The Christian Girl’s Guide to Dating Apps
Written by Phylicia Masonheimer | May 4, 2017
Since many Christians today meet online, dating apps are a new normal. Online dating can be an excellent way to meet people who share your values, but dating apps don’t always approach relationships the same way eHarmony does.
Typically designed to be quick and easy to use, many of the most popular dating apps (such as Tinder) encourage face-value judgments based on little more than appearance and hobbies. This is not a wise way to go about relationships, particularly as a believer. That said, not all dating apps are created equal, and it’s possible to use the right ones in a God-honoring way.
Of the dozens of apps currently available, here are a few.
Tinder was initially created to echo the feel of Grindr, an app for gay and bisexual men. It’s primarily known for its use in hookup culture. As one article on dating apps described it, Tinder encourages “shallow, snap judgments about potential partners.” Swipe right for love, left for the trash can.
The concern with Tinder is threefold. First, it’s primarily based on visual judgments. You know very little about a person by their appearance alone, and judging someone by their face or body not only objectifies them, but also sets a relationship precedent that can easily veer into lust. Second, Tinder is not set up to help Christians find people who share their values; it’s a surface-level dating app. And finally, the kind of people who use Tinder are most likely NOT looking for a Christ-centered, lasting relationship, so if that’s what you’re looking for, Tinder is most likely not for you.
The draw of OkCupid is that it’s free. Because it started as a website, not an app, there are more options for your profile. This means more criteria to work with when perusing potential matches. Unfortunately, it also promotes casual sex and offers that option on the profile. While you don’t need to check that box, be aware that plenty of people WILL be using the site and app for that purpose.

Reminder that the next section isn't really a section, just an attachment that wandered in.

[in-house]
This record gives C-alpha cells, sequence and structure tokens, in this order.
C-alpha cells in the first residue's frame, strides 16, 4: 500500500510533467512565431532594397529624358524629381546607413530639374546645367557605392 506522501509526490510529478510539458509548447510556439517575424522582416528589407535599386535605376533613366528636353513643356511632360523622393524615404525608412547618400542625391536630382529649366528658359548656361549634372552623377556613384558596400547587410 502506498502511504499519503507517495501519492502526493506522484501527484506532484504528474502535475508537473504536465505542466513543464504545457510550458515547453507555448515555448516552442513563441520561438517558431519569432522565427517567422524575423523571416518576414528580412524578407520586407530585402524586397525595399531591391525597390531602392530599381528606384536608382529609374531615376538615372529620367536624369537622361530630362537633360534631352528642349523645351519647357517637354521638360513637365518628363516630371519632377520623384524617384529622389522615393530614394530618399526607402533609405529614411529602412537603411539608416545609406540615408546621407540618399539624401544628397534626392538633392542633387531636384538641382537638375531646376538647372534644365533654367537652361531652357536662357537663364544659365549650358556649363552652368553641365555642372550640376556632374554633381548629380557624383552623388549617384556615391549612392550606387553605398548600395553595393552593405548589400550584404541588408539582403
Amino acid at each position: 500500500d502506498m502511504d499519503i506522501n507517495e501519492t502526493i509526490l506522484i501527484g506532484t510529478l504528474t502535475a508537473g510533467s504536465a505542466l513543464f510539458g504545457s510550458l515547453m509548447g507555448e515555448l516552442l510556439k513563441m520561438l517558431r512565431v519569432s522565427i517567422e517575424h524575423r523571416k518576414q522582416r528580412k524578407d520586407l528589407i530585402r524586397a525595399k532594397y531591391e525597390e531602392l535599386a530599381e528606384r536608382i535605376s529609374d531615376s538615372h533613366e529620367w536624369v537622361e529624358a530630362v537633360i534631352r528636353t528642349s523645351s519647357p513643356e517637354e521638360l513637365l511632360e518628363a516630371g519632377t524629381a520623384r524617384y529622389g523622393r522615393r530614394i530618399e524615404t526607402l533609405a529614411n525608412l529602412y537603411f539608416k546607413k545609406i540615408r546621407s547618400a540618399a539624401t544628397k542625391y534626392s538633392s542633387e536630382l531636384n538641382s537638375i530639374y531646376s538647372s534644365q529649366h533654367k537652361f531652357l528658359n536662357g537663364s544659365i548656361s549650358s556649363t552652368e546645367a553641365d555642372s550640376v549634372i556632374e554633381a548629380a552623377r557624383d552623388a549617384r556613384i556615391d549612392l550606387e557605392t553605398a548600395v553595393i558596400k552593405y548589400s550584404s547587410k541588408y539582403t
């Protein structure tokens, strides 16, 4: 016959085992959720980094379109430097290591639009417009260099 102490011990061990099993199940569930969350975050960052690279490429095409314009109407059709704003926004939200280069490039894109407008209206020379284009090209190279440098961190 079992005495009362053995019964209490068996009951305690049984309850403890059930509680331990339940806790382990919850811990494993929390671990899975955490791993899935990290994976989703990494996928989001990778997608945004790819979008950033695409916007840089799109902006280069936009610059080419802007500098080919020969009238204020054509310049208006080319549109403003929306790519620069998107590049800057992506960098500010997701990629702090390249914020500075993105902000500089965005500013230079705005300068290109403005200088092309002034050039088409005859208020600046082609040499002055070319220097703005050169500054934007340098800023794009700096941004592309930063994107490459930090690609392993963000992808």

Hinge starts out as a free app, but if you want more options, you can pay per month. Similar to Tinder, it offers a few more profile options—including religious preferences. This is important, since a date’s religious preferences tell you his general worldview toward life, family, work and sexuality.
Hinge uses your Facebook account to make match recommendations, so if you’re not comfortable looking for people you actually know, this one wouldn’t be for you.
Match.com, like eHarmony or ChristianMingle, is first a website and secondly an app. You’ll have a more extensive profile and more options for where to find matches (many dating apps use your Facebook account to show local matches, which limits you by location). Match requires a paid membership, but a paid membership usually means higher-quality matches and a more rigorous profile creation.
Why is a paid membership better? When we pay money for something, we tend to be more serious about it. App users who pay for their membership are probably serious about building a relationship with a fellow believer (since that is what you should be looking for). This makes higher-quality matches more likely in your search.
Despite the name, ChristianMingle is not Christian-owned. However, it provides dozens of options for filtering your preferences and specific beliefs. This is also a website-based app and requires a membership for full use. You can decide where in the country you are open to meeting matches.
I have personal experience with ChristianMingle (a short stint before I met my husband!) and have helped friends set up accounts since then. Though a little clunky as a site, the ability to create an exhaustive profile and expand your location makes it a great option for believers.
When using any dating website or app, attitude is important. Dating apps should not be used in desperation or to fulfill a need for dependency. Rather, they should only be used as a step of faith in God’s provision of a relationship if it is His timing. It may not be the right time—online or in “real life.” Start by aligning your heart with God’s. Then let Him lead you to the wisest decision, in dating or anything else.